It has been almost a month since Miss A received her diagnosis of Food Protein Induced Enterocolitis (FPIES). It has been a difficult month including many changes and struggles to form new habits.
We have had to focus intensely are making sure the floor is very clean, as if she eats a crumb, she could react. This has proven difficult with a 6 and 4 yr old in the house! I have changed my diet completely and am on a limited number of foods. I’ve been scouring the internet for new recipes, ideas, hoards of FPIES information, and alternative medicine. I feel like I have ventured down many deep rabbit holes of the world wide web. I inspect her diapers thoroughly, smell her diapers, talk about dirty diapers, and take pictures of all her dirty diapers, diapers, diapers.
We are currently on day 3 of her first food trial since her first reactions a few months ago. I am getting hopeful that apples are a safe food for her. We have a list of foods that are statistically lower to trigger an allergy. We pick one to trial and feed it to her, starting with approx 1/2 tsp, once a day, everyday, increasing the amount each day. The length to trial a food before deeming it safe varies greatly for each FPIES family. Some kids always react within 3 exposures to a new food. Other kids don’t react till the 7-1oth exposure. Some families have noted that if they don’t eat their safe food everyday, they could suddenly become allergic to it after taking a break from it. Others might react from having it too much! It can all be so confusing. We have so much to learn about Miss A’s condition and how her body will respond to new foods. It is requiring an immense amount of focus for me to strictly concern myself with the present. I tend to get caught up in the “what ifs” and worries of what to do and how to manage in the future.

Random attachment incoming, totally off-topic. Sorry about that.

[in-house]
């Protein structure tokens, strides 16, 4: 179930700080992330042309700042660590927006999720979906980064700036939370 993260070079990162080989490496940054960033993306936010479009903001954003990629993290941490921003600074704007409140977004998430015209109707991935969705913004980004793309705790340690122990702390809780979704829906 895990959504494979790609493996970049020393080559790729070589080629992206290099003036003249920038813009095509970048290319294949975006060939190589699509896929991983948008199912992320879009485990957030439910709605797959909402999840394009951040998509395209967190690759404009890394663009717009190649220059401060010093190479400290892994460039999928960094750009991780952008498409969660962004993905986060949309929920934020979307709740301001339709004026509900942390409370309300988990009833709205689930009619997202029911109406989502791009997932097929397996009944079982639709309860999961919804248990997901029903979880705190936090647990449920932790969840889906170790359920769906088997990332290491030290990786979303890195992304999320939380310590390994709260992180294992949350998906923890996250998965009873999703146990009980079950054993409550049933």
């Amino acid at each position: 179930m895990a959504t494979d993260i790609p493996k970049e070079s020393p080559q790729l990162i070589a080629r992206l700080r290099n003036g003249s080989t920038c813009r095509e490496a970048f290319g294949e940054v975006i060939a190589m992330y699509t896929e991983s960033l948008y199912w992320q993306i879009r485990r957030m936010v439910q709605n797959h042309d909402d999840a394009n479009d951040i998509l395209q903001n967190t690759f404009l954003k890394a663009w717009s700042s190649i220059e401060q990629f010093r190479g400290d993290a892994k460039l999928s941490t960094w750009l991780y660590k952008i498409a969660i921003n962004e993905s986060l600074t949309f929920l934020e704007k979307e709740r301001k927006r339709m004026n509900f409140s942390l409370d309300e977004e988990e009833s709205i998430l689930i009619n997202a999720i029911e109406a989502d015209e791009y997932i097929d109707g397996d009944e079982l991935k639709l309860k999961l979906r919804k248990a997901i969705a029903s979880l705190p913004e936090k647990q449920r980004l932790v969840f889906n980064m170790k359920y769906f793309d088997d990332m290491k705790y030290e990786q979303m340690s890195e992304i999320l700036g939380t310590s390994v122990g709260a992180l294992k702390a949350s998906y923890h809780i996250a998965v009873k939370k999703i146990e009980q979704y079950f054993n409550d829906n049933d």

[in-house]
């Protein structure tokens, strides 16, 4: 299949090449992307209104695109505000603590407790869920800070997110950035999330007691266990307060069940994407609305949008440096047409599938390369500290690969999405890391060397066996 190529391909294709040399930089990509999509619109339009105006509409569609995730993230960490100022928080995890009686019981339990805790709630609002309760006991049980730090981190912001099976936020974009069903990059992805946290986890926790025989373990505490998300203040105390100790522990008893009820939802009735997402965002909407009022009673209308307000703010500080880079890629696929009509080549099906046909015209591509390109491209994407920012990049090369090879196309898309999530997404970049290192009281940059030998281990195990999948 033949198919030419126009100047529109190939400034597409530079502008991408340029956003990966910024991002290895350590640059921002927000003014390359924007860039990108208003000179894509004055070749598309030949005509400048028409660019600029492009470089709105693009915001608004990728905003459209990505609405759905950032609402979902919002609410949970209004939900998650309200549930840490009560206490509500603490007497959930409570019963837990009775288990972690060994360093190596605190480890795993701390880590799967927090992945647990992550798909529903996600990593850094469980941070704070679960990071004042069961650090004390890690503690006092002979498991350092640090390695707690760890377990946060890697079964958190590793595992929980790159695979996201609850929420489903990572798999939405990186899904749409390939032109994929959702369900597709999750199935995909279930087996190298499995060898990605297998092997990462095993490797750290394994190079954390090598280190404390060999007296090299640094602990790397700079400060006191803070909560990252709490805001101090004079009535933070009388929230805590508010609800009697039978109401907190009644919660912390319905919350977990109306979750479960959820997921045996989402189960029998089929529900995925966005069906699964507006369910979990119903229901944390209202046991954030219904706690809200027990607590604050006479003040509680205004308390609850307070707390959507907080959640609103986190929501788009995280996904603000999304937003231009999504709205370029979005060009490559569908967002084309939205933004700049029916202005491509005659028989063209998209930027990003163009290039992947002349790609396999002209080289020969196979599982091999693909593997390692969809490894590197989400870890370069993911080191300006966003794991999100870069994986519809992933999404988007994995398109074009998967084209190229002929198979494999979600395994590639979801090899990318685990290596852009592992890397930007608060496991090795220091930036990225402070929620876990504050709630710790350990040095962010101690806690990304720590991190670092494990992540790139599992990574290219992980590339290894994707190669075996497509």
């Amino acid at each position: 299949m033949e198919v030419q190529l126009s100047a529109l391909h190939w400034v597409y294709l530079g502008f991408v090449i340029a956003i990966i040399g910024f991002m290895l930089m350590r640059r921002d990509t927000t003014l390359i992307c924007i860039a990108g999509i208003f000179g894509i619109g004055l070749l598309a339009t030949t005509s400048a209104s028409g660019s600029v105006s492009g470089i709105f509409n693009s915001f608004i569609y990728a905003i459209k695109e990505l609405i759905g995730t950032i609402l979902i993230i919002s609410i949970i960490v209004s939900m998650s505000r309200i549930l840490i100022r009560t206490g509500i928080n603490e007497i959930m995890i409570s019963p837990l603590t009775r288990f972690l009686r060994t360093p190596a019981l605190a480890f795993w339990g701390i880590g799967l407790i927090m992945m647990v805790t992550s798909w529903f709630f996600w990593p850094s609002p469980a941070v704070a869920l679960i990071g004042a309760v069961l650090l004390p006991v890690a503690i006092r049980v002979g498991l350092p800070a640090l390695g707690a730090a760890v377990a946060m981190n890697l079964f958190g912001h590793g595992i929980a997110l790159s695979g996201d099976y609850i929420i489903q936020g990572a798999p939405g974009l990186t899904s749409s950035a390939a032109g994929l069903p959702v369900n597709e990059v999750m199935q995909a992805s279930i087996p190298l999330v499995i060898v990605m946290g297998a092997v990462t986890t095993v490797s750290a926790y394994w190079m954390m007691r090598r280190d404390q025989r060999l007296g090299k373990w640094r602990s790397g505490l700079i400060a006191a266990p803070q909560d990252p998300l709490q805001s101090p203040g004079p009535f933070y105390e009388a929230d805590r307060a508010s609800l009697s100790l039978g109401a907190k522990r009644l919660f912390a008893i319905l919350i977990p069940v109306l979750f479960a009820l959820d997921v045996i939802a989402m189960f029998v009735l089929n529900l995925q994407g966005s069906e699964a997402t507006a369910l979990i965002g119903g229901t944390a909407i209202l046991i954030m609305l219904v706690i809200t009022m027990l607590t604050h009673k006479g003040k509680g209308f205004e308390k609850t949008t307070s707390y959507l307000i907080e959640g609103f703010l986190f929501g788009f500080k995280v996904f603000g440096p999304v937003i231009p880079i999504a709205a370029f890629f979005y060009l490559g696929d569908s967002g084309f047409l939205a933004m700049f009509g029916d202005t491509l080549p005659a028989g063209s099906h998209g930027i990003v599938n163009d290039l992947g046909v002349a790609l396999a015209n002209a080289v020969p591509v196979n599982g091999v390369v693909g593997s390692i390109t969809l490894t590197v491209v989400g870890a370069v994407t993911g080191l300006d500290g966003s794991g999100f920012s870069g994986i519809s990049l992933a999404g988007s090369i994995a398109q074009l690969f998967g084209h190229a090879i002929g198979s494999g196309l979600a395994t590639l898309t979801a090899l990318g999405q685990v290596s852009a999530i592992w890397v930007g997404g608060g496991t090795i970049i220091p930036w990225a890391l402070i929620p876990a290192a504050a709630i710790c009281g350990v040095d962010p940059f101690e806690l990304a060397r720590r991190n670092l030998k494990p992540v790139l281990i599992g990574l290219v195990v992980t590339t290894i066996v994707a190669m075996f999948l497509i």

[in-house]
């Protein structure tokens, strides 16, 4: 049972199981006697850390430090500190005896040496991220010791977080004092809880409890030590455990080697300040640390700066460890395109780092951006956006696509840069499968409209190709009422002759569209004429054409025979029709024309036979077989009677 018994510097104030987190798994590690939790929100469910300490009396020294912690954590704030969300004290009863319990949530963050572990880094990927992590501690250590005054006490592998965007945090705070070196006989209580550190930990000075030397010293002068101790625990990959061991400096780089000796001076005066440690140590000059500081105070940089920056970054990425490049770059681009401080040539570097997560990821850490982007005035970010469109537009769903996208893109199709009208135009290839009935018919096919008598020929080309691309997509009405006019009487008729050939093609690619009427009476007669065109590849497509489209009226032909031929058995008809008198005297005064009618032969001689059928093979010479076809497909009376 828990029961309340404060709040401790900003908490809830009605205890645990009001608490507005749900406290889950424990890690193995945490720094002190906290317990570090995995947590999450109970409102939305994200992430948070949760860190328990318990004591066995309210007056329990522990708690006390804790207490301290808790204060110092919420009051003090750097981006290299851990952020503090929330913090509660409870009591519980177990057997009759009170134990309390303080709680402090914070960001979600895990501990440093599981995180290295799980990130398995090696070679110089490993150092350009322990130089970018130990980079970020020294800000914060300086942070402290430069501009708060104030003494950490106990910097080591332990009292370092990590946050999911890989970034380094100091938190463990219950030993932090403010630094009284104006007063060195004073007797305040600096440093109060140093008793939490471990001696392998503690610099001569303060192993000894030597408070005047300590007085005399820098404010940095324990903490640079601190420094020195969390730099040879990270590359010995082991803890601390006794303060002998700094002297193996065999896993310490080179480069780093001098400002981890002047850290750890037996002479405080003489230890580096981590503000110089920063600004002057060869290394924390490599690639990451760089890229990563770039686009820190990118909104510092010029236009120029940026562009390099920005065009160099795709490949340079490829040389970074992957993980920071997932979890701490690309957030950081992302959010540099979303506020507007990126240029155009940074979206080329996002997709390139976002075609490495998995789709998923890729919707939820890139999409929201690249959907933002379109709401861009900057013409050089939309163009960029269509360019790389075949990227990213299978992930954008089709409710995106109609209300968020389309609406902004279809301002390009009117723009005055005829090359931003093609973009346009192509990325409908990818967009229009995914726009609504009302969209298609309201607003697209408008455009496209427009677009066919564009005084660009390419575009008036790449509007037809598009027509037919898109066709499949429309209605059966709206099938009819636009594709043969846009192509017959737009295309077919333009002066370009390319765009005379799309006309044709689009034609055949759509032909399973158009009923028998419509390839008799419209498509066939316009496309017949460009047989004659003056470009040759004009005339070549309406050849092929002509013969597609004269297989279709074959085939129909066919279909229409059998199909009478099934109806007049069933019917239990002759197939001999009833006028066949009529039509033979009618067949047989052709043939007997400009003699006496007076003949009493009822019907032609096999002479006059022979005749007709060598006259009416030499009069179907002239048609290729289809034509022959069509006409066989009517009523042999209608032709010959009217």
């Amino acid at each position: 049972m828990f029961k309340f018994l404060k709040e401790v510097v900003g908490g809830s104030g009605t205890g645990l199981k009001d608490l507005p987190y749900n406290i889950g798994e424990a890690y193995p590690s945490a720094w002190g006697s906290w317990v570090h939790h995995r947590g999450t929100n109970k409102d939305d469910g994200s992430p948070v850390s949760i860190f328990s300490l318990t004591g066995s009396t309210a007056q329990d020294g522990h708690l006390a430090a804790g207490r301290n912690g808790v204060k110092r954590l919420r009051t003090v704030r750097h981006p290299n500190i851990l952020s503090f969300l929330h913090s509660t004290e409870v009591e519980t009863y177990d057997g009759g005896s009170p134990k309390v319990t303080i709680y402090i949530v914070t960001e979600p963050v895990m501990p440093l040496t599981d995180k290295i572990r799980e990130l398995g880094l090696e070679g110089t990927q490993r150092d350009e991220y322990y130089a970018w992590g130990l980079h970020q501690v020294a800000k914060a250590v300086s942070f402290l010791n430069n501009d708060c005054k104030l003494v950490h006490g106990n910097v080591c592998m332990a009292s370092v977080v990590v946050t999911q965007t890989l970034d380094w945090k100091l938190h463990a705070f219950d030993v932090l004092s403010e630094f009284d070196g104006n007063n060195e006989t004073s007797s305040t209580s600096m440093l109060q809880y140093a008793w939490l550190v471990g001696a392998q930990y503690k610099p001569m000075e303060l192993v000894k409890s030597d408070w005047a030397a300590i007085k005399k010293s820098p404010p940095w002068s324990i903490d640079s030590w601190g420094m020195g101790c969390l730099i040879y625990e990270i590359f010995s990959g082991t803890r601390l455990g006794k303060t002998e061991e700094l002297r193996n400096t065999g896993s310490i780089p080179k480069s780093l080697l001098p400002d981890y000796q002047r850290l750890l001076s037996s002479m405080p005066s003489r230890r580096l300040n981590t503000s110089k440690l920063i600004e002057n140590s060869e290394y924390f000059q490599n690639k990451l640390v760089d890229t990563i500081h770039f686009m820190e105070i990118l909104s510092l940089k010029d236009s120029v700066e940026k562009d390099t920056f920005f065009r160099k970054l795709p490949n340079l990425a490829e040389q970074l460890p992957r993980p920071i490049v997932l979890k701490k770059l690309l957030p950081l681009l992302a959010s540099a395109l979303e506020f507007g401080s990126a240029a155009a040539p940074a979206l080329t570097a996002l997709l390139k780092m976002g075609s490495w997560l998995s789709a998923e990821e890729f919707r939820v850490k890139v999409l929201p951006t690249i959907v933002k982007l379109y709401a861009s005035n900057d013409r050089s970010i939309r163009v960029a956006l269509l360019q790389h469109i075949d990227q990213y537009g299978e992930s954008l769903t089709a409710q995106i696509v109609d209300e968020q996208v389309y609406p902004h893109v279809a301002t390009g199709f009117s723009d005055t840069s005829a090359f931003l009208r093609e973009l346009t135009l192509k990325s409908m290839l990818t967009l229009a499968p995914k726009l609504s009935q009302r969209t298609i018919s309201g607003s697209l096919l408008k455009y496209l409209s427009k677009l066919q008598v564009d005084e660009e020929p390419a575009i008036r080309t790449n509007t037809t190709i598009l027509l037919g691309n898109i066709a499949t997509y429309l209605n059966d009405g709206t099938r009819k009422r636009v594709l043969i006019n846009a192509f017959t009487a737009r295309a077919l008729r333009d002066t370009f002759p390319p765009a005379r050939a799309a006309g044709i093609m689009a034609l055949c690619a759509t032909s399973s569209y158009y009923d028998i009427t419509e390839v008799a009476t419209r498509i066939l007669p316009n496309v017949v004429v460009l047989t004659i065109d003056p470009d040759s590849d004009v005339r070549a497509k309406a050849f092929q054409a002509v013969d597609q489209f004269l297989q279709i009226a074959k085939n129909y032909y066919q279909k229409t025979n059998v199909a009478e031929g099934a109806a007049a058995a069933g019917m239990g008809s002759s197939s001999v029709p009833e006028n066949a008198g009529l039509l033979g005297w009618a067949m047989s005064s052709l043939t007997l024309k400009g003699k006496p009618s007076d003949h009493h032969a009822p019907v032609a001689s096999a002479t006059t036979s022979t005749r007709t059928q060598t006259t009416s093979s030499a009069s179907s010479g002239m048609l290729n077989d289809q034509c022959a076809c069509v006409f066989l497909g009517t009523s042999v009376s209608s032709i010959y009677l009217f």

Despite putting everything she finds on the floor in her mouth, she is not interested in the apple. I gave her purée and I gave her small chunks of cooked apple. She loves grabbing them, squishing them in her fists. She brought them to her mouth and promptly spit them out. (I’ll admit I even left the ones she dropped, hoping she would at least eat them off the floor!) If this continues with other new foods we try, we may need to look into concerns like food aversion and tongue and lip ties. It seems one concern just leads to another, and my mind races away like a train.
Thank you all for your support and encouragement in our journey, it means a lot to us.
Miss A enjoys eating ice at meal times, to help her with her motor skills and “how to” eat. Hmmm, maybe I should give her frozen apples….